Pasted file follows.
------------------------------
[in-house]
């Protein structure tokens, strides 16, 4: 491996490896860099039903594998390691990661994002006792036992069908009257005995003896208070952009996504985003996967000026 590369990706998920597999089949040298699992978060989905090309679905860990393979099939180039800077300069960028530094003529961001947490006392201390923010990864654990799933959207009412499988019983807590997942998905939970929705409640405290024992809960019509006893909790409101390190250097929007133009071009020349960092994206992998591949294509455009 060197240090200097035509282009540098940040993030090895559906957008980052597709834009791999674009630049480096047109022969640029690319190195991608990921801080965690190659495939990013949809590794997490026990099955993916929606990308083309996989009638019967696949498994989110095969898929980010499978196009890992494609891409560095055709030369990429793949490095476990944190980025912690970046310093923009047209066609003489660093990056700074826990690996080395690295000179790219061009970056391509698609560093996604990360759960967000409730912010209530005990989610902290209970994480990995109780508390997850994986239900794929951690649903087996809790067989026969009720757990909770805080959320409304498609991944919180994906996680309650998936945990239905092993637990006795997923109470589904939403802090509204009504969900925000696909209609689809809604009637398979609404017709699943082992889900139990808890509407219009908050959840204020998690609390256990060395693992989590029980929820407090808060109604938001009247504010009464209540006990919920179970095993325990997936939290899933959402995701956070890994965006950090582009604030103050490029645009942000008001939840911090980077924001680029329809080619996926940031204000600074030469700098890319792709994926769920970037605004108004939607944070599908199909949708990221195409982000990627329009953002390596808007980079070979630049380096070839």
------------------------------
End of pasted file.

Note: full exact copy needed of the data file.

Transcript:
[in-house]
């Protein structure tokens, strides 16, 4: 491996490896860099039903594998390691990661994002006792036992069908009257005995003896208070952009996504985003996967000026 590369990706998920597999089949040298699992978060989905090309679905860990393979099939180039800077300069960028530094003529961001947490006392201390923010990864654990799933959207009412499988019983807590997942998905939970929705409640405290024992809960019509006893909790409101390190250097929007133009071009020349960092994206992998591949294509455009 060197240090200097035509282009540098940040993030090895559906957008980052597709834009791999674009630049480096047109022969640029690319190195991608990921801080965690190659495939990013949809590794997490026990099955993916929606990308083309996989009638019967696949498994989110095969898929980010499978196009890992494609891409560095055709030369990429793949490095476990944190980025912690970046310093923009047209066609003489660093990056700074826990690996080395690295000179790219061009970056391509698609560093996604990360759960967000409730912010209530005990989610902290209970994480990995109780508390997850994986239900794929951690649903087996809790067989026969009720757990909770805080959320409304498609991944919180994906996680309650998936945990239905092993637990006795997923109470589904939403802090509204009504969900925000696909209609689809809604009637398979609404017709699943082992889900139990808890509407219009908050959840204020998690609390256990060395693992989590029980929820407090808060109604938001009247504010009464209540006990919920179970095993325990997936939290899933959402995701956070890994965006950090582009604030103050490029645009942000008001939840911090980077924001680029329809080619996926940031204000600074030469700098890319792709994926769920970037605004108004939607944070599908199909949708990221195409982000990627329009953002390596808007980079070979630049380096070839």